News Column

The Miami Herald Christine Dolen column

November 2, 2013


Nov. 02--The Miami Theater Center's SandBox Series is an incubator of art, an initiative that allows playwrights, composers, choreographers and performance artists to explore new work while sharing their expertise with audiences and students.

Supported by a $100,000 Knight Arts Challenge grant, this year's five-show series features new plays by Theo Reyna and Juan C. Sanchez, a performance art piece by Jaamil Olawale Kosoko, a musical work by Juraj Kojs and a dance piece by Carlota Pradera. Reyna's Knowledge and Noise, showcased through Nov. 16 in MTC's 50-seat black box studio, kicks off the series.

The play is described as a "comedic modern myth," and that's accurate. There are infinite ways to write about a young person's search for a career, purpose and meaning in life -- the Tony Award-winning musical Avenue Q is just one glossy example -- and Reyna, who also directs his world premiere play, has chosen the minimalist-mythic route. Yet though the play has no clear anchors of place, time or culture, young contemporary audiences laugh at and connect with it.

Reyna's protagonist is Pina (Regina Gonzalez), a young woman being relentlessly pressured by her mother (Jessica Farr) to choose a career. Pina is resolutely resistant, sporting the same dangerous attitude that got her brother Anton (Sebastian Lombardo) exiled from a society that demands such commitment. What would she rather do? Simply continue learning, keeping her options open.

Pina then falls into the hands of an inquisitive, threatening pair (Farr and Giordan Diaz) who swear, "We are not the thought police." But they go at her relentlessly, demanding she share what she plans to do with the rest of her life because "...we can't have you wandering around unready. You need a purpose."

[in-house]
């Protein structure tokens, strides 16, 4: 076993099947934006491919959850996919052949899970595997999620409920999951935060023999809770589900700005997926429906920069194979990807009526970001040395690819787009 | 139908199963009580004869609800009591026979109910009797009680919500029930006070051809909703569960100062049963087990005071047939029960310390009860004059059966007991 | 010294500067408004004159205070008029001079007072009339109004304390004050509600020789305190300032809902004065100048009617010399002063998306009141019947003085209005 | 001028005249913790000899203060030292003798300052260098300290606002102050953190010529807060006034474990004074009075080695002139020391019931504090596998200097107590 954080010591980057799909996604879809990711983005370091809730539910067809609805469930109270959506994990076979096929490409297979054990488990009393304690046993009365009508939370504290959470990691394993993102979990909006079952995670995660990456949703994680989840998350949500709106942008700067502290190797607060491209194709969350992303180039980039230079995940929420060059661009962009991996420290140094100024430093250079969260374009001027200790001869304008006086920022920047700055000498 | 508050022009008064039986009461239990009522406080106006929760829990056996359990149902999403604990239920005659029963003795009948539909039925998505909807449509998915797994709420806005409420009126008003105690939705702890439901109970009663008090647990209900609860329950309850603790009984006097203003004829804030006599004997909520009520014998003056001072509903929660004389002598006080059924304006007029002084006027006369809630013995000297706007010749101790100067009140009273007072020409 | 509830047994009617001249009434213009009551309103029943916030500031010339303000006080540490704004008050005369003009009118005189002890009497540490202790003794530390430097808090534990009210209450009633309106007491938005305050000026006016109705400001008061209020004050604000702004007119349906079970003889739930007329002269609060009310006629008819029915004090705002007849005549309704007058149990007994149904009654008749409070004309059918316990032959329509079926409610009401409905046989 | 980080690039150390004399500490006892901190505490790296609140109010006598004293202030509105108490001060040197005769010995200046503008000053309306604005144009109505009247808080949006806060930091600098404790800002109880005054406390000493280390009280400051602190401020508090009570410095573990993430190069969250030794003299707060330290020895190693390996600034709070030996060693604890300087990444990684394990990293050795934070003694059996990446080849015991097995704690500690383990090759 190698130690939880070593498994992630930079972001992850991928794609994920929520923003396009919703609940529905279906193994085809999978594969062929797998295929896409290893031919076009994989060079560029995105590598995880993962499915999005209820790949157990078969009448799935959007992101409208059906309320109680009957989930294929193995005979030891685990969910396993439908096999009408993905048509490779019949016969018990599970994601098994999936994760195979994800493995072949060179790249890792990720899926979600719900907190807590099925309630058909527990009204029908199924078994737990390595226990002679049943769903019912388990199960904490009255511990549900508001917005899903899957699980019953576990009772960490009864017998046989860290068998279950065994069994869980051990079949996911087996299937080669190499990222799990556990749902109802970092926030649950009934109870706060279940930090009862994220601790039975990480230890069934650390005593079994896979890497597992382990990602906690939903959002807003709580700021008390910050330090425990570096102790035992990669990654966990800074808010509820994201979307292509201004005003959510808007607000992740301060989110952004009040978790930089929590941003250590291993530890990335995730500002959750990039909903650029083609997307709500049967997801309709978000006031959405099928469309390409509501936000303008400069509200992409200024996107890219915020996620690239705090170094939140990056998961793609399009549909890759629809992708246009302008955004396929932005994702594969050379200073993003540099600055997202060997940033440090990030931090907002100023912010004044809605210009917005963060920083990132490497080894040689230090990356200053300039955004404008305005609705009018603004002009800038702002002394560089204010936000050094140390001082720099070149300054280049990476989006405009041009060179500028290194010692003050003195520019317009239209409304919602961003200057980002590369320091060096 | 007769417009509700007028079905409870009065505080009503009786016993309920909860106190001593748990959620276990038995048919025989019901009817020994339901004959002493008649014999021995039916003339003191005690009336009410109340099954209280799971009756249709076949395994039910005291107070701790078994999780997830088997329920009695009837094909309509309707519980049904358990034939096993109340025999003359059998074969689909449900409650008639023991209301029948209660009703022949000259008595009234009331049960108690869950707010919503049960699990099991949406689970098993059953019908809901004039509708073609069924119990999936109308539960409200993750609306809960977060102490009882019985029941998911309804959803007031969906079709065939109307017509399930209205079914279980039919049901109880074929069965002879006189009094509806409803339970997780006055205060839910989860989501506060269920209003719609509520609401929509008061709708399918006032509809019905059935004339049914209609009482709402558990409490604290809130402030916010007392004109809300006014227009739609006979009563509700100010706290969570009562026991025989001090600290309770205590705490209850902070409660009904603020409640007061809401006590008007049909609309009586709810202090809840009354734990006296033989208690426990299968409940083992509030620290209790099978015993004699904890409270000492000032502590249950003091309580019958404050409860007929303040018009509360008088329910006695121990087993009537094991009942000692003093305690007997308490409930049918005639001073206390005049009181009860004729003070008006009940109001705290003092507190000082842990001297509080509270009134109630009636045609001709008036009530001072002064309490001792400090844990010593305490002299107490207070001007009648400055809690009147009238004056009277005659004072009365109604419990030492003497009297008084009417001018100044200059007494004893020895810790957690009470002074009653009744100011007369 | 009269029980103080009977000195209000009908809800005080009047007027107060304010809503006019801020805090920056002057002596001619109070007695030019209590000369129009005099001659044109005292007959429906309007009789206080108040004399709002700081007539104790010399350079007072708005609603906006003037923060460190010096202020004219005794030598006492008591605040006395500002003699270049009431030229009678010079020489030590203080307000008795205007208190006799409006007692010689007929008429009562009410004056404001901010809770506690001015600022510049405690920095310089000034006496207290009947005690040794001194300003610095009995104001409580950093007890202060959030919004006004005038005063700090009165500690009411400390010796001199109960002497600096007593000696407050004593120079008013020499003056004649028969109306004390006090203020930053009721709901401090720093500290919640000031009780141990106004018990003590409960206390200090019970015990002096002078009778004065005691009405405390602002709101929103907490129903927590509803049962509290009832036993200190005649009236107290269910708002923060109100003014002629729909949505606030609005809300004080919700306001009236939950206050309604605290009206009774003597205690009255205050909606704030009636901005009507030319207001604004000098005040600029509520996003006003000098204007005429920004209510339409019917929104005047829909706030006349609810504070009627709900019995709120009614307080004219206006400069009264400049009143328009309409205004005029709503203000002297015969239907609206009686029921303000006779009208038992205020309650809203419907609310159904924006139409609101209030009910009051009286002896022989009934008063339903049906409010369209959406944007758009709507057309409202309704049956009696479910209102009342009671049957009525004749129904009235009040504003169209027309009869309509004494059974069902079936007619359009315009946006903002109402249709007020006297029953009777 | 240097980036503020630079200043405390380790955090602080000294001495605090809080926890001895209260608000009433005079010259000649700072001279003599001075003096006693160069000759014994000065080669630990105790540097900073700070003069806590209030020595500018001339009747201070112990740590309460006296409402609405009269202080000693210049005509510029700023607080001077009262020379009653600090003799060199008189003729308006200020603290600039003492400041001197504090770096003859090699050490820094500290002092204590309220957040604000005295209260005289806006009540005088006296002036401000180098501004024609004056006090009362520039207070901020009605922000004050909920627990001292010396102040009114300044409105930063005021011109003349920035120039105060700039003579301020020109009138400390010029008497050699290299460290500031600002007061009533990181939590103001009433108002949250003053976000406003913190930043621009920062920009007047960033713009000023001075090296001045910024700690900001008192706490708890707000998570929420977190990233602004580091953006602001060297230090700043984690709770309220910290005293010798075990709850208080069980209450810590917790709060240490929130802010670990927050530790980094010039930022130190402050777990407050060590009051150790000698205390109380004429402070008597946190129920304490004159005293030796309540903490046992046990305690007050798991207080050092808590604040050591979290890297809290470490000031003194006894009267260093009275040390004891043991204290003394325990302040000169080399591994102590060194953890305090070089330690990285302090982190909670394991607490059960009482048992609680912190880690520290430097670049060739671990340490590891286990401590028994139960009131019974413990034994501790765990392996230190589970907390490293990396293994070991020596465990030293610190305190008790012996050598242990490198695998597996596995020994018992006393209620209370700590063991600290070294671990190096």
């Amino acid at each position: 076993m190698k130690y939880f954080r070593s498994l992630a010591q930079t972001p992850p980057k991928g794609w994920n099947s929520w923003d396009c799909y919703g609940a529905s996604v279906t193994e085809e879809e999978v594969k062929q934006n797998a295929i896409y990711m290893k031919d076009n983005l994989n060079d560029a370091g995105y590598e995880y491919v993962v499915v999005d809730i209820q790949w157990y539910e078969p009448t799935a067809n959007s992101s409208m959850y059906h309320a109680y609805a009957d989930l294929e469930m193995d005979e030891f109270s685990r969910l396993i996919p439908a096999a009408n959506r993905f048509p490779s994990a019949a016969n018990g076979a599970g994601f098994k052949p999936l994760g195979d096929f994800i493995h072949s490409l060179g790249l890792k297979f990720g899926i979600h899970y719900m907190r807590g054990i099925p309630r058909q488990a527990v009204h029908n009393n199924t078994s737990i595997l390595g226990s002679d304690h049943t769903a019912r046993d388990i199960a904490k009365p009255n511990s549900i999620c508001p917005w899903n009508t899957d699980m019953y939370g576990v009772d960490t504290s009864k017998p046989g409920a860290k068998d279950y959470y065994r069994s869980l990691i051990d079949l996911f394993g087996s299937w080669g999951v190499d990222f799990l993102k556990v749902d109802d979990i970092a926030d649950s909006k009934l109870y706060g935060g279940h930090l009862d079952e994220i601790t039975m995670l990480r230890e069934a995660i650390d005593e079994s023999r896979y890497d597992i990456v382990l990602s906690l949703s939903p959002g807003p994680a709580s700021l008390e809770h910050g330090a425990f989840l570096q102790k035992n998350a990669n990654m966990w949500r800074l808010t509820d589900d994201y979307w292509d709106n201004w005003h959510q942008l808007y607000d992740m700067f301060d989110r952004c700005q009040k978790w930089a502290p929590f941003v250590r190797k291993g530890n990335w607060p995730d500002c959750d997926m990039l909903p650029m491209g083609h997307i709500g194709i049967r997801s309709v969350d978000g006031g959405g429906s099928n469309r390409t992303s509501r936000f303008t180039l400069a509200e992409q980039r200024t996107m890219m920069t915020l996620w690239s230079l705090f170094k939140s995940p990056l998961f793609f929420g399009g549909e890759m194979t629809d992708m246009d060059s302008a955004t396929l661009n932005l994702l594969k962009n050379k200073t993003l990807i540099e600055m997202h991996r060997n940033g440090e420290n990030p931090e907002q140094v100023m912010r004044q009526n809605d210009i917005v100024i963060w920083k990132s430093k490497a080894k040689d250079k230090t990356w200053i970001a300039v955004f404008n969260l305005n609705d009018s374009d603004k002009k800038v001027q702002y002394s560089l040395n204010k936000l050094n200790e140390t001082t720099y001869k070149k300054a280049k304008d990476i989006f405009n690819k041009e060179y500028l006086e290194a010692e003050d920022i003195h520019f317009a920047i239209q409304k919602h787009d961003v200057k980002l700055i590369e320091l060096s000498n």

Still, Pina remains stubborn about not committing to anything but learning. So off she goes to exile, a place where self-education pales next to the need for shelter, food and safety. That last is driven home by the sudden reappearance of an agitated, threatening figure from her past.

Reyna's 80-minute piece is just long enough to get Pina from unwelcome dilemma to a kind of resolution. His writing is quirky, imaginative, often funny. And he vividly evokes the pressure that twentysomethings feel to make choices that will affect the rest of their lives.

Sporting simple production values -- the backdrop "set" and inexpensive costumes are by Beata Rihkter, the lighting by Tammy Srinivas -- Knowledge and Noise isn't as powerful as it might have been had a stronger actor been cast as Pina. Gonzalez, who rushes her lines and oddly pronounces certain words ("important" is just one example), plays Pina as an at-times affectless young woman drifting through life. By contrast, Lombardo's Anton is effectively unnerving, Diaz quick and amusing, Farr a versatile and magnetic presence.

Knowledge and Noise demonstrates that mythic stories can effectively cut through the noise and stimulus overload of our 21st century world. It also underscores the continuing evolution of South Florida as a place friendly to new work and to intriguing new voices such as Reyna's.


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